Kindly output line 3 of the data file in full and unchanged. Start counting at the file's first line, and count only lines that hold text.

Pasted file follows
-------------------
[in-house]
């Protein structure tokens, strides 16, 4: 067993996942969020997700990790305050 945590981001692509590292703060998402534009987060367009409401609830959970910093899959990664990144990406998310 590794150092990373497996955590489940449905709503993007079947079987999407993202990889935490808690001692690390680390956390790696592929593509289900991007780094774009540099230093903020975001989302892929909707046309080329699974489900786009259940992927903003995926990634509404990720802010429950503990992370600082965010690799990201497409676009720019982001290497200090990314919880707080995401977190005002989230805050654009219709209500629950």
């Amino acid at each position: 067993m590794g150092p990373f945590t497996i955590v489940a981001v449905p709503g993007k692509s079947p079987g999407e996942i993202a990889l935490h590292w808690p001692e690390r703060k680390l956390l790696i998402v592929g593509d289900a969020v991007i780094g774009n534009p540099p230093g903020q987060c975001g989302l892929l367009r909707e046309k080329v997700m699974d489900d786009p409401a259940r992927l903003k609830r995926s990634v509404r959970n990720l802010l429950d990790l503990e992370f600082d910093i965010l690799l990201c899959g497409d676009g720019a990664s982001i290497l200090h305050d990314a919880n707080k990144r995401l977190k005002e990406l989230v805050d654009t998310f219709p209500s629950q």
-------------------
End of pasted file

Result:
């Amino acid at each position: 067993m590794g150092p990373f945590t497996i955590v489940a981001v449905p709503g993007k692509s079947p079987g999407e996942i993202a990889l935490h590292w808690p001692e690390r703060k680390l956390l790696i998402v592929g593509d289900a969020v991007i780094g774009n534009p540099p230093g903020q987060c975001g989302l892929l367009r909707e046309k080329v997700m699974d489900d786009p409401a259940r992927l903003k609830r995926s990634v509404r959970n990720l802010l429950d990790l503990e992370f600082d910093i965010l690799l990201c899959g497409d676009g720019a990664s982001i290497l200090h305050d990314a919880n707080k990144r995401l977190k005002e990406l989230v805050d654009t998310f219709p209500s629950q």